Send to

Choose Destination
See comment in PubMed Commons below
Ann Surg. 2012 Apr;255(4):708-14. doi: 10.1097/SLA.0b013e31824a55b9.

Association between hospital intraoperative blood transfusion practices for surgical blood loss and hospital surgical mortality rates.

Author information

  • 1Center on Systems, Outcomes and Quality in Chronic Disease and Rehabilitation, Research Enhancement Award Program, Providence Veterans Affairs Medical Center, and Department of Community Health, Brown University, Providence, RI, USA.



Blood loss during surgery is an important operative complication in patients undergoing major noncardiac surgery and may increase postoperative morbidity and mortality. Variations in the delivery of operative blood transfusions to treat blood loss depend not only on the patient and surgery characteristics but also on the hospital transfusion practices, and may explain differences in the hospitals' postoperative outcomes. We determine the relationship between hospital-level rates of intraoperative blood transfusion and 30-day mortality among older patients with significant intraoperative blood loss.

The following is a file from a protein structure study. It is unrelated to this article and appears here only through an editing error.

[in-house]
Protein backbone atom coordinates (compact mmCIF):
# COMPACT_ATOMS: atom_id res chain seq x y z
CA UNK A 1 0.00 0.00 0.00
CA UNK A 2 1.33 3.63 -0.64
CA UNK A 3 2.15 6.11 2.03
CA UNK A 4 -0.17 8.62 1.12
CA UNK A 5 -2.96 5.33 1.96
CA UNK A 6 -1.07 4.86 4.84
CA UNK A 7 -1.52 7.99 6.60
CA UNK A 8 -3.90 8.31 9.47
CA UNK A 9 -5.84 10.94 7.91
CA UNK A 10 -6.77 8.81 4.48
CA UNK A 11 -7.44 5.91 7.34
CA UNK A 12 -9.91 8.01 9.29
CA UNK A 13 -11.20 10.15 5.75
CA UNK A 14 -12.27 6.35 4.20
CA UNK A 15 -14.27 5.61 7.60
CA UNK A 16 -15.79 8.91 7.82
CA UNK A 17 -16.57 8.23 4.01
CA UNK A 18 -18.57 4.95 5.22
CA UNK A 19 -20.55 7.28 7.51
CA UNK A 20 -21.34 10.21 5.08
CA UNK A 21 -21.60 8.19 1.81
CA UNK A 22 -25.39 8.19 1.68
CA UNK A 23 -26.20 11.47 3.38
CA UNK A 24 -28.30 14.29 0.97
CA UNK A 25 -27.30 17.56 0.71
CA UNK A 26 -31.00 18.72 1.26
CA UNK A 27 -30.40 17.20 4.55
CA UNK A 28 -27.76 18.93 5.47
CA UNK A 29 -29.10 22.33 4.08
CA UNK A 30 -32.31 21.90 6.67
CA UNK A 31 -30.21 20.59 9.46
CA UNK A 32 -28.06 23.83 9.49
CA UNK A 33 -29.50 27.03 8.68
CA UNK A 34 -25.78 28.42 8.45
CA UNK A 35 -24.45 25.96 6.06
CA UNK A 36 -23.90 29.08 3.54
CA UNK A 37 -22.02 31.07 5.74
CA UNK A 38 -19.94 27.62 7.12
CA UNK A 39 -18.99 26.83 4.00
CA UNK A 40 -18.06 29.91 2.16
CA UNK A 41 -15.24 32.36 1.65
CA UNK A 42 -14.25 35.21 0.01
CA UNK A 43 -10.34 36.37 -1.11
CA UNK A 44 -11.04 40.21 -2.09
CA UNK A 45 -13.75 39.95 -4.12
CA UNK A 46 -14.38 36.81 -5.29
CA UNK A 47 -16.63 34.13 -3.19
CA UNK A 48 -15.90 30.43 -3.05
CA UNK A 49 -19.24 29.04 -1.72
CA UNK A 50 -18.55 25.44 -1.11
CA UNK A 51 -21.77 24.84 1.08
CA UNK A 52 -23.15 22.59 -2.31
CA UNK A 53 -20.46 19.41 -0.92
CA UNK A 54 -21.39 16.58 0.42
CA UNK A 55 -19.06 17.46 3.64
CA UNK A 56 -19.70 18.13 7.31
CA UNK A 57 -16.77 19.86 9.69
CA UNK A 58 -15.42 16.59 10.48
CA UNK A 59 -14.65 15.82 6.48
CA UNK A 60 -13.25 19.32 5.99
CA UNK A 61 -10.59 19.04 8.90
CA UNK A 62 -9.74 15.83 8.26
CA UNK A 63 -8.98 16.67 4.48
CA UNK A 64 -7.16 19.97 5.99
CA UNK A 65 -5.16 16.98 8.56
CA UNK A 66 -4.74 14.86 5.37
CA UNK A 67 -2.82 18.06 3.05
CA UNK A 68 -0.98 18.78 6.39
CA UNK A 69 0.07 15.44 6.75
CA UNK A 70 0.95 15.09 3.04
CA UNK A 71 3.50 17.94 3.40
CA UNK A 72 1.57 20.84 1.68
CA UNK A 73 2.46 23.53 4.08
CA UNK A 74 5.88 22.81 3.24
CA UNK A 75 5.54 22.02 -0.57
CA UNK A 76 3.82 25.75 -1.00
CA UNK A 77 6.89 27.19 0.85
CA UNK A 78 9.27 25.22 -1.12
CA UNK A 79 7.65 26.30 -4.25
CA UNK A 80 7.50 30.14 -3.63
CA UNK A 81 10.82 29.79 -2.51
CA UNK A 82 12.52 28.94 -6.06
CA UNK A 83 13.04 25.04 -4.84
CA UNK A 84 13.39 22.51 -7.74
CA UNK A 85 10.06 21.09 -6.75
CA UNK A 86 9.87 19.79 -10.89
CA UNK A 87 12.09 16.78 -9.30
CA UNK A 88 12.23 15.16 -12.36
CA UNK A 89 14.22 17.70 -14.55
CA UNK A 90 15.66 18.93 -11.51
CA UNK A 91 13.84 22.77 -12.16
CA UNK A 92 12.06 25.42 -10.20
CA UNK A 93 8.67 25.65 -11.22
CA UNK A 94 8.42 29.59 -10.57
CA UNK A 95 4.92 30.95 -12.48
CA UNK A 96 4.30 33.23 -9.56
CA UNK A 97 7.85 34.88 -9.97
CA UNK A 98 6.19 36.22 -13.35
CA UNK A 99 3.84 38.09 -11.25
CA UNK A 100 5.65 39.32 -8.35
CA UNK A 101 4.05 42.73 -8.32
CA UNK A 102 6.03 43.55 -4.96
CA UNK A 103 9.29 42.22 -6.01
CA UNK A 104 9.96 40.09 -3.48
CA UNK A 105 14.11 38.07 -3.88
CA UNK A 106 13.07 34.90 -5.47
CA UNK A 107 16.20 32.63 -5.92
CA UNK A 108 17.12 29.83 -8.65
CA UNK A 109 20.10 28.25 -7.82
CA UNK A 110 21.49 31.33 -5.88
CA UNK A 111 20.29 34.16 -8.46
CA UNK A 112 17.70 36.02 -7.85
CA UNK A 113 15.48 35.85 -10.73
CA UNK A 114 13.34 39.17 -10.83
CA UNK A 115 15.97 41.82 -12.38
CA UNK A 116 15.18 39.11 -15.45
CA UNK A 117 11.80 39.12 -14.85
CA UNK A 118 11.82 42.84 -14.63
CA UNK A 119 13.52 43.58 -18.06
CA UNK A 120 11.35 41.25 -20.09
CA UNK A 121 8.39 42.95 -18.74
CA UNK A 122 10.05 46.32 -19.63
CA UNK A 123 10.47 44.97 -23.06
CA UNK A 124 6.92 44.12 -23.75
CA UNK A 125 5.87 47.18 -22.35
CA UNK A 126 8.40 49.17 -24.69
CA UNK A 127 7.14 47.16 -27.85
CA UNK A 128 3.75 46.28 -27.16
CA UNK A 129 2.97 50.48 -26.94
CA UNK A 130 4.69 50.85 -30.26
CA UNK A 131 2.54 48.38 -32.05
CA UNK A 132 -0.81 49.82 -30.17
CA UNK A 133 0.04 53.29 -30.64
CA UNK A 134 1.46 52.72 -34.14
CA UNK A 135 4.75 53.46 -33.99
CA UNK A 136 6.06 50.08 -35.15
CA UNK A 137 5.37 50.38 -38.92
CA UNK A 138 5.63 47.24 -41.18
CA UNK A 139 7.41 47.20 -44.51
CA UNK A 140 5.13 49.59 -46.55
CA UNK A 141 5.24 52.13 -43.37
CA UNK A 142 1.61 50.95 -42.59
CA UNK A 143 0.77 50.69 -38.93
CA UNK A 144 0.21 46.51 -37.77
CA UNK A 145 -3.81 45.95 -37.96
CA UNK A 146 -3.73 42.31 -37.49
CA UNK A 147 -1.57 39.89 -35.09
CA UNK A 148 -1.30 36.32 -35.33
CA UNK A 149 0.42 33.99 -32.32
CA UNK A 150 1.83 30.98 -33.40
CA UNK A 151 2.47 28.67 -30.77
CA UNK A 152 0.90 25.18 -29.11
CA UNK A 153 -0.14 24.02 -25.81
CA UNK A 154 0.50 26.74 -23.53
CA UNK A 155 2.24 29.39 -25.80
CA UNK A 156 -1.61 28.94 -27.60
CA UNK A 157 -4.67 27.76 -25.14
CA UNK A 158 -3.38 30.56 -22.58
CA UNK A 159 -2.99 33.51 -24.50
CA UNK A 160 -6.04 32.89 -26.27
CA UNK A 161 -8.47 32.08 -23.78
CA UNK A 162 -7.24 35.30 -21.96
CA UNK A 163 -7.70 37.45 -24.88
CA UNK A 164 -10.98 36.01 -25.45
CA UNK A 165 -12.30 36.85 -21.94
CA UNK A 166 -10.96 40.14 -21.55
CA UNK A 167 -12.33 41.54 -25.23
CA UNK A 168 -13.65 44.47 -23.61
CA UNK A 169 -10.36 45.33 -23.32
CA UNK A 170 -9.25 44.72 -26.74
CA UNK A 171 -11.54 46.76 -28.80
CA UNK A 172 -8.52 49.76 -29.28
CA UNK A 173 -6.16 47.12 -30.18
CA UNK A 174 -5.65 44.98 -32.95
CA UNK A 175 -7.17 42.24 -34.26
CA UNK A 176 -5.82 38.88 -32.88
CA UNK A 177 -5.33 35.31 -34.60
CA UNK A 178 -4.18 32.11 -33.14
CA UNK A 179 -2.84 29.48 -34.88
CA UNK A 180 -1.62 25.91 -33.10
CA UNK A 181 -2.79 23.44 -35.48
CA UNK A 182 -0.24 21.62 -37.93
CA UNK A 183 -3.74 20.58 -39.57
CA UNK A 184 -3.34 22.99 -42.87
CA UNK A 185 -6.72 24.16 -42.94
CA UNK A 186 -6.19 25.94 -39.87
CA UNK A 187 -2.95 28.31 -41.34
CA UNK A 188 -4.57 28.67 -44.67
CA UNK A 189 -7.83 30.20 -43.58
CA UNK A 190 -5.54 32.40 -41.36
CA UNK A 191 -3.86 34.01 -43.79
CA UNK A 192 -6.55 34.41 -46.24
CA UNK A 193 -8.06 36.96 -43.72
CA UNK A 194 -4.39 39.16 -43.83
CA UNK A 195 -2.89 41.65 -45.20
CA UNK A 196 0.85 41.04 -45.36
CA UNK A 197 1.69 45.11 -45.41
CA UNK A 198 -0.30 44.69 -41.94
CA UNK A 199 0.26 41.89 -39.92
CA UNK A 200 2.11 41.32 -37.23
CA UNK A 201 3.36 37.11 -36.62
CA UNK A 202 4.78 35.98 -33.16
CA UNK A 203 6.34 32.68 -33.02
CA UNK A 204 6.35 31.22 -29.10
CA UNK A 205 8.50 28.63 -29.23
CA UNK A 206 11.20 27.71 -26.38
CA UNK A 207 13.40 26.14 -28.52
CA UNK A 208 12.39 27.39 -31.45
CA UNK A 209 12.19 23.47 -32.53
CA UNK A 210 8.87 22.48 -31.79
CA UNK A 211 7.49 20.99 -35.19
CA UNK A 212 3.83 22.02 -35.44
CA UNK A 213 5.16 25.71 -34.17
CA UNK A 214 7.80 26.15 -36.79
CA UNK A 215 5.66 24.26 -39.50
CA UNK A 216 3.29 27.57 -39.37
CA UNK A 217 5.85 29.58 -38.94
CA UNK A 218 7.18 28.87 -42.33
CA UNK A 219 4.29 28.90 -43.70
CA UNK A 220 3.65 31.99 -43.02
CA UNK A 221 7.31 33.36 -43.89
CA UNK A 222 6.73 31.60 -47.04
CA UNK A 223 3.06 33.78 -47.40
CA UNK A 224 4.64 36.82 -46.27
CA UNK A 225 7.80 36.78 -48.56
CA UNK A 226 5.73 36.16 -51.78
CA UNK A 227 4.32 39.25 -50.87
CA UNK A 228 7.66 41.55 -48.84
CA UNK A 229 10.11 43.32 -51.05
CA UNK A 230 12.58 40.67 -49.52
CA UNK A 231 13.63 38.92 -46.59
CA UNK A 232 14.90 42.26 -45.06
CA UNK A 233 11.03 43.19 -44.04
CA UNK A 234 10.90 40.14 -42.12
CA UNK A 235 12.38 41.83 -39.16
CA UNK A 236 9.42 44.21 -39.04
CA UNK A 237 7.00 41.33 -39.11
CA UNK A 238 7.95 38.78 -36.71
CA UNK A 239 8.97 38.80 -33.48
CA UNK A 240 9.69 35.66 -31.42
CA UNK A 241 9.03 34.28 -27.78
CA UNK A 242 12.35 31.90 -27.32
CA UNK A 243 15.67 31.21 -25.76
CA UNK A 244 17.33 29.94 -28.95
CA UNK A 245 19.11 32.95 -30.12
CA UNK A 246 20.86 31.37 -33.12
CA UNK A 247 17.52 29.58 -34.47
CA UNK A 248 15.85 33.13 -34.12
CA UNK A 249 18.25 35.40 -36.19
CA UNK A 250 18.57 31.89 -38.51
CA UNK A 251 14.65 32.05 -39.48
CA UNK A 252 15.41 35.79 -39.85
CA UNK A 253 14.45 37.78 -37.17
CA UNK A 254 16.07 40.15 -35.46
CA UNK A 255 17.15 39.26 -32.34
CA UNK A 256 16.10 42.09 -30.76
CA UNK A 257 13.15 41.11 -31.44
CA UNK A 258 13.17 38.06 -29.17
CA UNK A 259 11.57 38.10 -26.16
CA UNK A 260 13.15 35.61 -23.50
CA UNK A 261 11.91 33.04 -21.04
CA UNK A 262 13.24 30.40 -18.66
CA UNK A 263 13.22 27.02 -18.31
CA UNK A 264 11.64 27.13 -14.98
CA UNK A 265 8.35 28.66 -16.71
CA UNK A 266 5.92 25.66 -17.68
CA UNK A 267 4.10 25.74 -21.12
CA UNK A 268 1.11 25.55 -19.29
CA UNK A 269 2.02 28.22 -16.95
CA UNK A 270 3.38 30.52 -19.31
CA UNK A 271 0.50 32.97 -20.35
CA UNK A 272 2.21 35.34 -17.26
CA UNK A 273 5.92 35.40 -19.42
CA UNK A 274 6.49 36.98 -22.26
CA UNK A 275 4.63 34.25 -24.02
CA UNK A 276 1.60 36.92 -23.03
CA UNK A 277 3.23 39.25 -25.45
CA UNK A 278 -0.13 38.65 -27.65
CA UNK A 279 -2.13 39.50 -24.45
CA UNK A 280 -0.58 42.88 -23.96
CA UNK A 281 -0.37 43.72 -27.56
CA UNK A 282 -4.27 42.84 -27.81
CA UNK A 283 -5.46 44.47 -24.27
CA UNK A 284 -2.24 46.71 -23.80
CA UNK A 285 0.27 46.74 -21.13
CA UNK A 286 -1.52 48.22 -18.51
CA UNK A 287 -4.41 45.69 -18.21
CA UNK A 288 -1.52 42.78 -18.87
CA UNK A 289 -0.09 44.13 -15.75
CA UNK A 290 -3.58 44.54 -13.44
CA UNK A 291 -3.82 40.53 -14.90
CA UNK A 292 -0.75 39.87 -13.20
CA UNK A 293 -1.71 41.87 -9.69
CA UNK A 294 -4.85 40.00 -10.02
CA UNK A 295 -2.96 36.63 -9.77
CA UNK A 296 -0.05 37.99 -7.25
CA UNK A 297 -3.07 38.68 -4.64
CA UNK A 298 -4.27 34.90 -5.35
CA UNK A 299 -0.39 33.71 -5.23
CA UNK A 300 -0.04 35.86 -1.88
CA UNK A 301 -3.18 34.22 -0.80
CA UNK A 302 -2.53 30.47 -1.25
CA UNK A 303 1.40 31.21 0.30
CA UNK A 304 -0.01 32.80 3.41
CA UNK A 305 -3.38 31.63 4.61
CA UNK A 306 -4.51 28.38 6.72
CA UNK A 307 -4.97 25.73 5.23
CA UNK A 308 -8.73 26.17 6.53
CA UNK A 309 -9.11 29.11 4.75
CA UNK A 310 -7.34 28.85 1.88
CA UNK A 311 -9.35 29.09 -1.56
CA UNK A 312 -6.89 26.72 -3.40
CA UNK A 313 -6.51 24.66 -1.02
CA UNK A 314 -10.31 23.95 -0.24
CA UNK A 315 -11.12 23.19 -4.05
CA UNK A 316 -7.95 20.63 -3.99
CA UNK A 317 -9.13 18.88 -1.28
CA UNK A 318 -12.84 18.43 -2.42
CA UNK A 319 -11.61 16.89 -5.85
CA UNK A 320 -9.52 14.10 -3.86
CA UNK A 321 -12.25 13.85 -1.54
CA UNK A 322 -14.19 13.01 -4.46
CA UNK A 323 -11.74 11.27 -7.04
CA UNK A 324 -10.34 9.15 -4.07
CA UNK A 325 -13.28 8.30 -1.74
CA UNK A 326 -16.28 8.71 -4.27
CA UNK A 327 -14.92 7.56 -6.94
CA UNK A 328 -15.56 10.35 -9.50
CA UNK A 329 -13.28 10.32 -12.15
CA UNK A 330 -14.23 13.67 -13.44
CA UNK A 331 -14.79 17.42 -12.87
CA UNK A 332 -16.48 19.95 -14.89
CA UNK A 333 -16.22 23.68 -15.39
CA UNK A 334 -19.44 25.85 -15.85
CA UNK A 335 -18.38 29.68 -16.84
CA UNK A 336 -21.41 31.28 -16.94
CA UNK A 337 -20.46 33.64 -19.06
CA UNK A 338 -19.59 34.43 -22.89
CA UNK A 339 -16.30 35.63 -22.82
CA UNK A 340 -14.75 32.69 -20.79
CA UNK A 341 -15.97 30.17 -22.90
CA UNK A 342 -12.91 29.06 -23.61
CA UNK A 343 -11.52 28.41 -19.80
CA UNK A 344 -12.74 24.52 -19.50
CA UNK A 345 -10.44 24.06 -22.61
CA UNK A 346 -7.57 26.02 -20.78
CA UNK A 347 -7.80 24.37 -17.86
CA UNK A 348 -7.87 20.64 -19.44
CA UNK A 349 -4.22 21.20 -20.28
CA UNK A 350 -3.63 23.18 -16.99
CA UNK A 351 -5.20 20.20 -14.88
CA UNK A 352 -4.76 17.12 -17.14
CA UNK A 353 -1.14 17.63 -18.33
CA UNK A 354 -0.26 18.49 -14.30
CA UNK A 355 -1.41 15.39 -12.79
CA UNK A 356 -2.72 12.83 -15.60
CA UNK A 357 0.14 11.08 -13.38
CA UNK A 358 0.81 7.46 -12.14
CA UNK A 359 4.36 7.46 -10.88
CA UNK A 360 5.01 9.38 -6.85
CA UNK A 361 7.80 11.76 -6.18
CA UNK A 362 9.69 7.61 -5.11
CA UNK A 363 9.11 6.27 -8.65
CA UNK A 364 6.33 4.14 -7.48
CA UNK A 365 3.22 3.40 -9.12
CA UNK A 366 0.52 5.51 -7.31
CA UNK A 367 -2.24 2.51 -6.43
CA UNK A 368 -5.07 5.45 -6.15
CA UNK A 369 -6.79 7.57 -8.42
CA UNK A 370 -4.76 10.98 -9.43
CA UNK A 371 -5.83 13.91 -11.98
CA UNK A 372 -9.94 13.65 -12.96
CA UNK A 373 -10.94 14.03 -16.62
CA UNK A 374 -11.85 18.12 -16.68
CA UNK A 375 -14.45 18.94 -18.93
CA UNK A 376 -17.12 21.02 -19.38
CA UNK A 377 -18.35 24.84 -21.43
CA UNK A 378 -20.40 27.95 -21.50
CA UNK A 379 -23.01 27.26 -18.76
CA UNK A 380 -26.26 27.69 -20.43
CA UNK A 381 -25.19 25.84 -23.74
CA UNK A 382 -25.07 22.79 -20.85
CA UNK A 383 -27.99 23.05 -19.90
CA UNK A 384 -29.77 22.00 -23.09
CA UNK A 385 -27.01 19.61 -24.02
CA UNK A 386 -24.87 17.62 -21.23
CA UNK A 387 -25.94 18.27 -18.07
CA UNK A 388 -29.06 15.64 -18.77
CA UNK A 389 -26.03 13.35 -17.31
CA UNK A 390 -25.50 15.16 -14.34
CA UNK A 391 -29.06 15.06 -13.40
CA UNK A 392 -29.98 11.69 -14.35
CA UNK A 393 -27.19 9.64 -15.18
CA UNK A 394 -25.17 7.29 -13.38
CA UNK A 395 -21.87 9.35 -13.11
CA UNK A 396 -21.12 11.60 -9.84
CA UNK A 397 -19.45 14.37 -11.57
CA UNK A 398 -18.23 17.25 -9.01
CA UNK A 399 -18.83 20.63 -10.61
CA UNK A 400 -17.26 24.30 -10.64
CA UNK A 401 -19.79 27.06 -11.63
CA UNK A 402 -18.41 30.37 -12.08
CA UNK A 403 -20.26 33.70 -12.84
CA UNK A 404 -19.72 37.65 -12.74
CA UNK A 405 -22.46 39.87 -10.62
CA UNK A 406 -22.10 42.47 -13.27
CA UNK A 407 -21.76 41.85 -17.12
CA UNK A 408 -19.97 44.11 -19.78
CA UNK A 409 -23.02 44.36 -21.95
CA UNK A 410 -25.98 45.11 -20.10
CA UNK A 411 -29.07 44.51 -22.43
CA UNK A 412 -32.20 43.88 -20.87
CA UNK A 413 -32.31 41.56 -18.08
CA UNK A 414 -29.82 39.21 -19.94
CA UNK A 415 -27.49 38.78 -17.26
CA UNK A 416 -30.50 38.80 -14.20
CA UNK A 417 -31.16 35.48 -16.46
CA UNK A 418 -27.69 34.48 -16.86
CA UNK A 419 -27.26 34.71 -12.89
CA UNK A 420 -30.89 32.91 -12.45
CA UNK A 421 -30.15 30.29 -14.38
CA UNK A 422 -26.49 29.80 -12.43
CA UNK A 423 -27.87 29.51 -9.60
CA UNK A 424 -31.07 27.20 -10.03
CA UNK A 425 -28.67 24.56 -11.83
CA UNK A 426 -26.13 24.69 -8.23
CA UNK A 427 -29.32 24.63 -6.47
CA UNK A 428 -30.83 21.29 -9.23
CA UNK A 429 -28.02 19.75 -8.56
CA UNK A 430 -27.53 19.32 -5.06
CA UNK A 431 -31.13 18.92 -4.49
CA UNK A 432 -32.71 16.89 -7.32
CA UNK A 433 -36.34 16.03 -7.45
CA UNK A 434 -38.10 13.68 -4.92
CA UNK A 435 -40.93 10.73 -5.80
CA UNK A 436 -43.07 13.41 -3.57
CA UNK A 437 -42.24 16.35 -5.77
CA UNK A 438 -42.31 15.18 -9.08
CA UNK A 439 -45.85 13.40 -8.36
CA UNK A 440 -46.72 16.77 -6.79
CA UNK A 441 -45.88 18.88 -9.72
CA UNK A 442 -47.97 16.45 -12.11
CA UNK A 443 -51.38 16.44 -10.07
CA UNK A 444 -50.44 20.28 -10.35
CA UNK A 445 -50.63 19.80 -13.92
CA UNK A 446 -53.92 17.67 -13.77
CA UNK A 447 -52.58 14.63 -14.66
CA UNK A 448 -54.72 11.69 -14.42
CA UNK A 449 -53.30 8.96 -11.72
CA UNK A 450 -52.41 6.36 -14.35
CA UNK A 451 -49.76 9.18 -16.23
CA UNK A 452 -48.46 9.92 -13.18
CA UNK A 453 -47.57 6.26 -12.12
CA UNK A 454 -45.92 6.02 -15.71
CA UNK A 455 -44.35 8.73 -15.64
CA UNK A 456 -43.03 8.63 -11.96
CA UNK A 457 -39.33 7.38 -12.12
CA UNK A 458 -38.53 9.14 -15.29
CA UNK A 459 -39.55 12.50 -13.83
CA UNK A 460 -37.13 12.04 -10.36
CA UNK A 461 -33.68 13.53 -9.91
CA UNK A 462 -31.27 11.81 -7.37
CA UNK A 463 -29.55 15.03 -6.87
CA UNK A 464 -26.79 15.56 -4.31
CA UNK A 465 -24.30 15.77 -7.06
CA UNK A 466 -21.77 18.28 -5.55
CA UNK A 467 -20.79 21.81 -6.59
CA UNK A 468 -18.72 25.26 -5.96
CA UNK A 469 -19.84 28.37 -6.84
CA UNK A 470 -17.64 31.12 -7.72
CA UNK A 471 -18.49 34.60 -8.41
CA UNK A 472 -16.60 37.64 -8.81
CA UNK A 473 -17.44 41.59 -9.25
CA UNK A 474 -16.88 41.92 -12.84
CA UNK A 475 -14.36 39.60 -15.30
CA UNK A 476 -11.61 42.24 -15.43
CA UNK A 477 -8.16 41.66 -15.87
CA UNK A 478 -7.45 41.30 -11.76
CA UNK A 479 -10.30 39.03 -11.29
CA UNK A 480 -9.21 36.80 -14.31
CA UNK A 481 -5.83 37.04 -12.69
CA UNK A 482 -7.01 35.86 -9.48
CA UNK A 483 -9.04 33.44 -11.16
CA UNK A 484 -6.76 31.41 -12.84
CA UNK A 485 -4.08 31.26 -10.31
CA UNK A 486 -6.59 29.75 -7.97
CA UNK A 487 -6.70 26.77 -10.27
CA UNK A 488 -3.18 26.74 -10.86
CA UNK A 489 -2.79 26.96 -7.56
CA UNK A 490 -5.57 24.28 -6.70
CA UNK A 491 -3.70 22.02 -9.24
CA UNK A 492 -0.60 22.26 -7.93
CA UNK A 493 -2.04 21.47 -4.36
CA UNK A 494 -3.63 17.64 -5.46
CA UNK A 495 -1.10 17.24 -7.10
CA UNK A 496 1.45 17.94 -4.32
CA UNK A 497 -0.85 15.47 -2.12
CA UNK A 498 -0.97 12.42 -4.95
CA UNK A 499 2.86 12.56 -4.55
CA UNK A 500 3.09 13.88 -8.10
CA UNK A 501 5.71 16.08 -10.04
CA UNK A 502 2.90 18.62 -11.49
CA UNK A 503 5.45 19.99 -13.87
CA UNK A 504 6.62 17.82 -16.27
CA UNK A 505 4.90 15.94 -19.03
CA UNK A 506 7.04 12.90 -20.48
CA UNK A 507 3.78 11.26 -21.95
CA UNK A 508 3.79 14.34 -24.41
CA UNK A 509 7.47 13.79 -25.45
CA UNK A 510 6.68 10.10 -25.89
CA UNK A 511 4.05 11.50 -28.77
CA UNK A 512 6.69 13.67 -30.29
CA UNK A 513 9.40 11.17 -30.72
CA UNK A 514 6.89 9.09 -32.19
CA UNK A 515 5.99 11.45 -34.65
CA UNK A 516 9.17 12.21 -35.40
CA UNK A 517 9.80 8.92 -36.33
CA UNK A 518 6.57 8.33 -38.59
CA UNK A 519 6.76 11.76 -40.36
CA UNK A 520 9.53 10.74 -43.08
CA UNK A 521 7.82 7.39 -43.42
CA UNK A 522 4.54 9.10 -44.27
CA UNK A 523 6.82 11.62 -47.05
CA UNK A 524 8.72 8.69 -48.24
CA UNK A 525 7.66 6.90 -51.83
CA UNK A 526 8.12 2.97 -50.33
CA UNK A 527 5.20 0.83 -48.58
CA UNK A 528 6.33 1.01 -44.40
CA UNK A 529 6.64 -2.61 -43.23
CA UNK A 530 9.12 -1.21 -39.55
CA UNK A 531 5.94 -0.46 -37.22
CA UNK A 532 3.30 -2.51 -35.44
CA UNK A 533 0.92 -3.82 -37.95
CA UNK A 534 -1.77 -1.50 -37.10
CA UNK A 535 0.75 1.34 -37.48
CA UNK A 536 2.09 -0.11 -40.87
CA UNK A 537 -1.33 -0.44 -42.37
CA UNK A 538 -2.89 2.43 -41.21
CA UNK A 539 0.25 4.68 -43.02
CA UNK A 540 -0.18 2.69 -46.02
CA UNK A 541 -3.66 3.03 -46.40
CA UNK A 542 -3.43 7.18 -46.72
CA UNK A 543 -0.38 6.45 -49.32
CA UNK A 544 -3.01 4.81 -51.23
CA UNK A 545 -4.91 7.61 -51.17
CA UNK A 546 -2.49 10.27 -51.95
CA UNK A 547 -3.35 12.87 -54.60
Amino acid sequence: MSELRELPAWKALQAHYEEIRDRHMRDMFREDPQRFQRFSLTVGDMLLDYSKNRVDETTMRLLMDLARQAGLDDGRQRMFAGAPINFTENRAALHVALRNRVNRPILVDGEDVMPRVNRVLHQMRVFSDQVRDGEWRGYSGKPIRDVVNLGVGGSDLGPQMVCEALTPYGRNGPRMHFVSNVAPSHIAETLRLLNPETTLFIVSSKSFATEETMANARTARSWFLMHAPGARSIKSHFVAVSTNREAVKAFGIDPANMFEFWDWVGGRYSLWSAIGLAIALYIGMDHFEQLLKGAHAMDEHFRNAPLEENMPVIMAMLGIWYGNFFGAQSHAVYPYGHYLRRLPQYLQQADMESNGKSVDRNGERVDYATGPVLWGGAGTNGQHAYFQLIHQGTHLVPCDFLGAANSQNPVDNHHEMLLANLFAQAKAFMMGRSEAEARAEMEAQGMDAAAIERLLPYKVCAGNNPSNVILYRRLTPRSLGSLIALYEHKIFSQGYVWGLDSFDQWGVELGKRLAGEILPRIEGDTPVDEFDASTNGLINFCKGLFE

Among 46,608 operative patients aged 65 years or older whose estimated blood loss was 500 mL or greater in 122 Veterans Affairs (VA) hospitals during years 1997 to 2004, we examined the relationship between hospital-level transfusion rates and adjusted 30-day postoperative mortality rates using linear regression modeling.


Hospital-level rates of intraoperative blood transfusion for older surgical patients with significant blood loss varied from 10% to 92%. Hospitals in the highest tertile for the rate of intraoperative transfusion had the highest number of patients with 500 mL or more surgical blood loss and lowest risk-adjusted 30-day surgical mortality. For every 10% increase in the rate of intraoperative blood transfusion, there was a 0.7% (95% CI: 0.3%-1.1%) decrease in the hospital's adjusted 30-day postoperative mortality for these high-risk patients.


Large variation exists in hospitals' intraoperative blood transfusion practices for older patients with significant surgical blood loss. Hospitals with higher transfusion rates for patients with significant surgical blood loss have lower adjusted 30-day mortality for these patients. Hospital intraoperative blood transfusion practices may be a promising surgical quality indicator.

[PubMed - indexed for MEDLINE]
PubMed Commons home

PubMed Commons

How to join PubMed Commons

    Supplemental Content

    Full text links

    Icon for Lippincott Williams & Wilkins
    Loading ...
    Support Center